We made/make a great team, but every strong team has to have an extraordinary leader and I just want to put it out there that we wouldn’t be celebrating tonight if it hadn’t been for the vision, talent, tenacity and the superb leadership of Anne Marie Serrano.

And… many others who came to our Show, I’m going to spend the next week or two thinking about what quilts I might make a start on for next year!

Til next time…



Sometimes, I’d like the world to stop for a few moments…..

…….so that I can catch up with my life!

I certainly wouldn’t win a frequency of blogging award at the moment. I can’t believe that we’ve been home from Canada for 6 weeks and I’ve recounted nothing of my crazy, busy life.

Our last week in Canada was pleasantly relaxing after the whirlwind of the wedding. We flew out to Vancouver where I was able to meet up with a friend whom I hadn’t seen in 15 years. We took the train out to her suburb then off we went for a hike and picnic. What a unique experience – her dog wears a bear bell!


The weather was glorious and we had a fabulous day. IMG_4577 IMG_4578 IMG_4580

A group of young children waited patiently for this object to float in to shore – we left wondering if they ever did find out what it contained.


Vancouver is a beautiful city and we walked and walked and walked. Stanley Park was a delight.

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As we walked out of the park we managed to get these photos. My first sighting of racoons!

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After a trying flight from Australia to Canada four weeks earlier, I’d read up on some strategies for getting to sleep on a plane so caught the flight home well prepared. The research was worth it – I slept a great deal of the flight and felt much better on arrival.

The second day after we returned I took a 2-day workshop on our Sweet Sixteens with the wonderful Kimmi Brunner from the US. She is the most delightful tutor – so calm and so awesomely knowledgeable. I picked up lots of new ideas for future quilting projects, but both she and I shared moments of jet lag throughout the days of stitching and learning.

With Canadian luggage still not completely unpacked, and a 2-day workshop of ‘stuff’ to put away I packed up a spare suitcase and headed south to Pt Noarlunga for our Festival of Quilts Committee Retreat. I have the pleasure of being on a committee with the most hard working and committed ladies one would ever hope to meet. Our Guild made the decision earlier this year to not renew our contract with the national craft event organisation that we’d been associated with for a very long time.

The major consequence of this decision was the reality that our committee were going to have to take on the steep learning curve of event planning and management. It has been an enormous undertaking but through the vision, coordination and sheer hard work of our convenor, Anne Marie, we have worked small miracles. Our show and expo is now less than 2 weeks away so life has been very full on. We’d asked Guild members to give us any spare orphan blocks that they had lying around, and the weekend was spent stitching up a special project that will be revealed at our Show.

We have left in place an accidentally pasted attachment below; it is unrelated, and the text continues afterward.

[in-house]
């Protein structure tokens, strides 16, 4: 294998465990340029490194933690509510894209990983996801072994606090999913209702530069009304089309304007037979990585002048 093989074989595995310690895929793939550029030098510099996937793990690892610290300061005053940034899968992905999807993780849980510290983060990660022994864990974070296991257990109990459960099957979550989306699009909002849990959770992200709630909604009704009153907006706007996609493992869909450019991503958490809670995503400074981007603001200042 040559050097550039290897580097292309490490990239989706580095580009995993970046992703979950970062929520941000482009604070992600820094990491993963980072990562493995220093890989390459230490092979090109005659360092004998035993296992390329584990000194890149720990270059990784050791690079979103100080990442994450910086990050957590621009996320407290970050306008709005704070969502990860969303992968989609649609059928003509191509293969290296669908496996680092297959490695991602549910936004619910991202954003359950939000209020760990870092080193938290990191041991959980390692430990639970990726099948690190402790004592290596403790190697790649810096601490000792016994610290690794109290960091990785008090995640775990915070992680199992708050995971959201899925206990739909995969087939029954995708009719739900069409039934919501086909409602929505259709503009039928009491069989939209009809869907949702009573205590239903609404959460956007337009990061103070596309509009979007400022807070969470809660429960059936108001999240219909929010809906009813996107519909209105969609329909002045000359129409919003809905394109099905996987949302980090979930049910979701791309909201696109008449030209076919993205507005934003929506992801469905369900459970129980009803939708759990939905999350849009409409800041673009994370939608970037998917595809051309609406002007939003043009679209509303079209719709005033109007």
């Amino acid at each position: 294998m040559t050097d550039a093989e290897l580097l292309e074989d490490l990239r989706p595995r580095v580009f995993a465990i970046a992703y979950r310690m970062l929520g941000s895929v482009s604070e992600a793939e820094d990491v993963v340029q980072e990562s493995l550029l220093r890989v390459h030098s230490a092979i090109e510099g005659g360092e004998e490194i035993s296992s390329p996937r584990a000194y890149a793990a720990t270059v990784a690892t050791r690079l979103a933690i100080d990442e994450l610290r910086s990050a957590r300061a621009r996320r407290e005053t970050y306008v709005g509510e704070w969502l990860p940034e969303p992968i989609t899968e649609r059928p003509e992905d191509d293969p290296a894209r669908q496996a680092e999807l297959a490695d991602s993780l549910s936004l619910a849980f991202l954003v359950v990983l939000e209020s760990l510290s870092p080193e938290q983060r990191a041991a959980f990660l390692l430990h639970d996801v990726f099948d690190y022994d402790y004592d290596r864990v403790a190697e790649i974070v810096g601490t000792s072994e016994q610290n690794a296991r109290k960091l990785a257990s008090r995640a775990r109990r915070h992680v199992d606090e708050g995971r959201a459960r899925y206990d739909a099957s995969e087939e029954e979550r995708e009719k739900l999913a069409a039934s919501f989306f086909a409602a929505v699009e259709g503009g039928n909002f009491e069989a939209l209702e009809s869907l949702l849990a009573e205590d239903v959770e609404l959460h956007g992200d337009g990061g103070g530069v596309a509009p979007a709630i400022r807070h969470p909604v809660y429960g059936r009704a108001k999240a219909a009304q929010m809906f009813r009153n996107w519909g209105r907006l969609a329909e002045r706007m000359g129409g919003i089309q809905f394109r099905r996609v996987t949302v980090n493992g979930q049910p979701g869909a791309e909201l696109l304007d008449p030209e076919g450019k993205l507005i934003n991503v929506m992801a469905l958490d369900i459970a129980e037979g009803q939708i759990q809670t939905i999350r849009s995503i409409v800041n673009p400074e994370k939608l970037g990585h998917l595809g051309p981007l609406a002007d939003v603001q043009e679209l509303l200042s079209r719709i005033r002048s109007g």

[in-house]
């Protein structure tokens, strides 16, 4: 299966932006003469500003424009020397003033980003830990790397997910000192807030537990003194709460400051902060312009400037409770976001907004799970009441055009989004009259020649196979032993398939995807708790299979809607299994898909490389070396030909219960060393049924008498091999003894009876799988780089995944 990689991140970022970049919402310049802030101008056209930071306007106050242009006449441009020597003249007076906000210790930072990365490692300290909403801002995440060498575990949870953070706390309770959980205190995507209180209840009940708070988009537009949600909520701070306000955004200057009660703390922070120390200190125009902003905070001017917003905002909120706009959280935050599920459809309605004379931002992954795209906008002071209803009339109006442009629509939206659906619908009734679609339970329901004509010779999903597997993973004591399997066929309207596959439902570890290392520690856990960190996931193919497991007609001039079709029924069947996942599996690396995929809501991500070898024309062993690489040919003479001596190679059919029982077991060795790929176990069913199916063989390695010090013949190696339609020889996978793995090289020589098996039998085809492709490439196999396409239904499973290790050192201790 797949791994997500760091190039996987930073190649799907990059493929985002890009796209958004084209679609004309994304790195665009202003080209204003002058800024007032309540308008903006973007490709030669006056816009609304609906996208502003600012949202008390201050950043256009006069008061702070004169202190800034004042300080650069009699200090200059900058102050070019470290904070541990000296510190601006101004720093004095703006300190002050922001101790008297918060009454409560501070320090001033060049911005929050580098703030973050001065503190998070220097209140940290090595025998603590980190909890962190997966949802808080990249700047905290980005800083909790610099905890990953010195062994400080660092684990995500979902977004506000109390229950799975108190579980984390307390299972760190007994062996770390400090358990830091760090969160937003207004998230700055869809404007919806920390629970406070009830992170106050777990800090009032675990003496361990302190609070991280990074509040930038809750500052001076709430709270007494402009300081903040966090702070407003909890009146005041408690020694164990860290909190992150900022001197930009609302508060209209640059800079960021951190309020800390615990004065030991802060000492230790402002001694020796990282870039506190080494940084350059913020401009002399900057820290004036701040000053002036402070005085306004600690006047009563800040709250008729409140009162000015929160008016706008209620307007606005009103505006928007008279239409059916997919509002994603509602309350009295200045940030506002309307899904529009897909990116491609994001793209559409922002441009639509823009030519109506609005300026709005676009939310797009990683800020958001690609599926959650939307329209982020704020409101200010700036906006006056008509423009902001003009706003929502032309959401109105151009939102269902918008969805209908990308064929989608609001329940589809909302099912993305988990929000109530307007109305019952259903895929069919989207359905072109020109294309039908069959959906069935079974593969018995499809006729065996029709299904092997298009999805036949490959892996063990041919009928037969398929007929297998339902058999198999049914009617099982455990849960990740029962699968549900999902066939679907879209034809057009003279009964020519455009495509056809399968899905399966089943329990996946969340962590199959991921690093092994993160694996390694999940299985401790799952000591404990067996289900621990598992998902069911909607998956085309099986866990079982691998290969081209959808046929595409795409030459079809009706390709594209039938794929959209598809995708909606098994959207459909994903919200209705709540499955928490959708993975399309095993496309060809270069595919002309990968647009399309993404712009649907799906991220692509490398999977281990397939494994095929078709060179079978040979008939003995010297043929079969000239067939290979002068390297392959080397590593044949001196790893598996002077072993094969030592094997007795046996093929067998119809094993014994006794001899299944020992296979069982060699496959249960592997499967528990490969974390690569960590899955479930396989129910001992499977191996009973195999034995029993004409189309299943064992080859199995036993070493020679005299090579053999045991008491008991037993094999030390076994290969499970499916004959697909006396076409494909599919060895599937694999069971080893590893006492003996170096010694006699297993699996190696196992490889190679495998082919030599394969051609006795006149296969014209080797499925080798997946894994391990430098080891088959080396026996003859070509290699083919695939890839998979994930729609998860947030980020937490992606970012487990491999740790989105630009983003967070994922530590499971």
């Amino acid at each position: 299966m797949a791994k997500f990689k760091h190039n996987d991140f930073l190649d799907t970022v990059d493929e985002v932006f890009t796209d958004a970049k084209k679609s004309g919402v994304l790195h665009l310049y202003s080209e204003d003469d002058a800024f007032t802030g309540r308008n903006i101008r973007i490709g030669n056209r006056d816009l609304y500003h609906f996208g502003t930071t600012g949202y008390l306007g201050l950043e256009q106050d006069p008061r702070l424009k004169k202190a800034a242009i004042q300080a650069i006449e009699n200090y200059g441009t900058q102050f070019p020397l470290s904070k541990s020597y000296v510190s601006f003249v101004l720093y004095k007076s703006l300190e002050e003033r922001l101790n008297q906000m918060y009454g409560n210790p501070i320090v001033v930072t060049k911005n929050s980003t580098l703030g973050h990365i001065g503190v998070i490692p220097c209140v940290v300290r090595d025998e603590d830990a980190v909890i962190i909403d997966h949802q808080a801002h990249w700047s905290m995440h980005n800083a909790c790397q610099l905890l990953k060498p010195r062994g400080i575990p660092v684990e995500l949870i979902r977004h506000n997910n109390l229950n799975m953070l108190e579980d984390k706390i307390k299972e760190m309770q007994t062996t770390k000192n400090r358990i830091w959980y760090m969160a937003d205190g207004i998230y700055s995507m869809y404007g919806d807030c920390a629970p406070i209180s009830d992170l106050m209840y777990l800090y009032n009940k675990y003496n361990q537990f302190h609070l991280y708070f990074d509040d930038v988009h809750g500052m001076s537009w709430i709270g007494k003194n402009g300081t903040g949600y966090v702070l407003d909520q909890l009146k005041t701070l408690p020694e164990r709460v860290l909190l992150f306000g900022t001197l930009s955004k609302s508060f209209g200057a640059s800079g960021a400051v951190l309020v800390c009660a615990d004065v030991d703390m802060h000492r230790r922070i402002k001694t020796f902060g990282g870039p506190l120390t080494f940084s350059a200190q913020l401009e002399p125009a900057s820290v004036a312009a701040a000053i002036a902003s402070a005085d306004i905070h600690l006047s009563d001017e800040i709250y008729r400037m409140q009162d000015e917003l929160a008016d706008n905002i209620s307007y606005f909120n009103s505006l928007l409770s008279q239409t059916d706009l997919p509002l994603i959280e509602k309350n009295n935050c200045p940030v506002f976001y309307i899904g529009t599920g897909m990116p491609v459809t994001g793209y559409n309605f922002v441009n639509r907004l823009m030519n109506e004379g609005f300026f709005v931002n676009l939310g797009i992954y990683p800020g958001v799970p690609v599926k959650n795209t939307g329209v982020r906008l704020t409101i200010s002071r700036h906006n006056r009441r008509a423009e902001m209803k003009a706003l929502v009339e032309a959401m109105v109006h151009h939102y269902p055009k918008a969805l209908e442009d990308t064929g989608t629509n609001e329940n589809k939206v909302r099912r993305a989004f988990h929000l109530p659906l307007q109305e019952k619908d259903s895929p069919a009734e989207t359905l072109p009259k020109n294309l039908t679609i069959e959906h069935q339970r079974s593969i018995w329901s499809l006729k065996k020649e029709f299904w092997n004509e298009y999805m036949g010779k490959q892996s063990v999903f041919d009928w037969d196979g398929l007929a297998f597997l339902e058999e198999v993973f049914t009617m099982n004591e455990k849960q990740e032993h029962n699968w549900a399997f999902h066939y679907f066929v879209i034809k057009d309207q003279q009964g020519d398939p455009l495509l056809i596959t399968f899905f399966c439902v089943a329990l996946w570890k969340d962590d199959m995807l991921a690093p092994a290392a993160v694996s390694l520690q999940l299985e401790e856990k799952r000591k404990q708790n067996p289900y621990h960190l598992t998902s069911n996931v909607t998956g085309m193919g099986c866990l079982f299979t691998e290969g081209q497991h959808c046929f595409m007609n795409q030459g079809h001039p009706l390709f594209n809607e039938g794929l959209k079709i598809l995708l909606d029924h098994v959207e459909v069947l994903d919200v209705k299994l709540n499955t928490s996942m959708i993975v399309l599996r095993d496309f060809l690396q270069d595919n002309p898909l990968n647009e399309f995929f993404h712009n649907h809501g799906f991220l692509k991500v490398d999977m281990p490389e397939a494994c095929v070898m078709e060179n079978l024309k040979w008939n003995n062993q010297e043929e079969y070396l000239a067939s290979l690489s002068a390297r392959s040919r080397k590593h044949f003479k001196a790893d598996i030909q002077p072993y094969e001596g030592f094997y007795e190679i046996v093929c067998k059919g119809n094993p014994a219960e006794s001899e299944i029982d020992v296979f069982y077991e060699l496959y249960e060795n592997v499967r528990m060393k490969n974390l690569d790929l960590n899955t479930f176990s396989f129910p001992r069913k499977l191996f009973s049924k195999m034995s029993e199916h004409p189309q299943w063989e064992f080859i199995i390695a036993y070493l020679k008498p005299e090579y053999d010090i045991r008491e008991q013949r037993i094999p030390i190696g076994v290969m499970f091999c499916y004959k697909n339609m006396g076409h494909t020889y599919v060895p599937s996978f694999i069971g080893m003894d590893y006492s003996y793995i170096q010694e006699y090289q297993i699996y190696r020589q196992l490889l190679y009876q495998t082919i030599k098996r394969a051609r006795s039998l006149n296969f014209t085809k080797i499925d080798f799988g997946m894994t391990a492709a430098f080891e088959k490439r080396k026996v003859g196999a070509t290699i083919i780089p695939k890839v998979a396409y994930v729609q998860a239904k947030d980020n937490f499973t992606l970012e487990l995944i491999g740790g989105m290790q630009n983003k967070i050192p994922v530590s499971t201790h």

Shortly afterwards the bi-annual AMQF was held here in Adelaide. I taught six classes for Bernina, and loved every minute of my time there. I’d been encouraged to enter a quilt that I’d made last year into the associated AMQA show and I was absolutely amazed to get a phone call to tell me that I’d won First Prize in my category.


The Tasmanian Quilting Guild had made that same parting of company decision that the Quilters’ Guild of South Australia had and their self managed Show and Expo was held this past weekend in Hobart. Hubby and I have close friends in Tassie so decided that this event was a good reason to book a holiday week. We love Tasmania – it has been on our radar as a possible next home for quite a while now. I was asked if I’d be the guest quilter at their show so my suitcase was packed with equal measures of clothes and quilt samples.

It has been a great week. While South Australians back home were experiencing heavy rain and flooding, we had 5 out of 7 days of perfect weather. The gardens there are an absolute delight at this time of the year.

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Friends Pip and Alan have moved home since our last visit so lots of time was spent checking out all things new. Pip has a sewing room to covet – complete with her new Q24. We spent many companionable hours downstairs in the evenings – she doing quilt show administration while I was madly trying to finish off 3 of my own show entries.

The Tasmanian Quilt Expo was a great success and a testament to the hard work of their convening committee. I met many wonderful new friends while spending 3 glorious days doing what I most love doing – hand applique and machine quilting. It was also very interesting observing how the Tasmanian guild organized their show and I have a page of notes/suggestions for our committee to contemplate.